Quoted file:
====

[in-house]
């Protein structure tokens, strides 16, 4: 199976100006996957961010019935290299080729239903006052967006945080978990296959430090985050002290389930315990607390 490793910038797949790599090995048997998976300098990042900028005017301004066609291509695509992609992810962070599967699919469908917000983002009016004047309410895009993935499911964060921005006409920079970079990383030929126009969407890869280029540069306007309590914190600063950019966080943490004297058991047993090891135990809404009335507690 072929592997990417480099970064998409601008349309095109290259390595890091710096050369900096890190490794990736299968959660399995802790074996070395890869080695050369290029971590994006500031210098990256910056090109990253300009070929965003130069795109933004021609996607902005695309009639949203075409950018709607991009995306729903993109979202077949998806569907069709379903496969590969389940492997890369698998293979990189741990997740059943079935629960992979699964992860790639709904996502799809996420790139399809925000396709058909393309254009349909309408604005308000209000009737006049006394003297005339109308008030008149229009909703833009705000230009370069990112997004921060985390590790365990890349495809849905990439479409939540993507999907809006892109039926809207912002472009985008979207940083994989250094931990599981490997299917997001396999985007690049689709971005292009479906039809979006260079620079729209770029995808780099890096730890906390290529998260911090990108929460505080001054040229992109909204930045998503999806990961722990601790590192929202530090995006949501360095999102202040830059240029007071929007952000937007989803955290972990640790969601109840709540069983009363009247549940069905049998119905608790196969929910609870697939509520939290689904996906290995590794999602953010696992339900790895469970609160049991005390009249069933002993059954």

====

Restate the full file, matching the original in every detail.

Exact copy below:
[in-house]
């Protein structure tokens, strides 16, 4: 199976100006996957961010019935290299080729239903006052967006945080978990296959430090985050002290389930315990607390 490793910038797949790599090995048997998976300098990042900028005017301004066609291509695509992609992810962070599967699919469908917000983002009016004047309410895009993935499911964060921005006409920079970079990383030929126009969407890869280029540069306007309590914190600063950019966080943490004297058991047993090891135990809404009335507690 072929592997990417480099970064998409601008349309095109290259390595890091710096050369900096890190490794990736299968959660399995802790074996070395890869080695050369290029971590994006500031210098990256910056090109990253300009070929965003130069795109933004021609996607902005695309009639949203075409950018709607991009995306729903993109979202077949998806569907069709379903496969590969389940492997890369698998293979990189741990997740059943079935629960992979699964992860790639709904996502799809996420790139399809925000396709058909393309254009349909309408604005308000209000009737006049006394003297005339109308008030008149229009909703833009705000230009370069990112997004921060985390590790365990890349495809849905990439479409939540993507999907809006892109039926809207912002472009985008979207940083994989250094931990599981490997299917997001396999985007690049689709971005292009479906039809979006260079620079729209770029995808780099890096730890906390290529998260911090990108929460505080001054040229992109909204930045998503999806990961722990601790590192929202530090995006949501360095999102202040830059240029007071929007952000937007989803955290972990640790969601109840709540069983009363009247549940069905049998119905608790196969929910609870697939509520939290689904996906290995590794999602953010696992339900790895469970609160049991005390009249069933002993059954």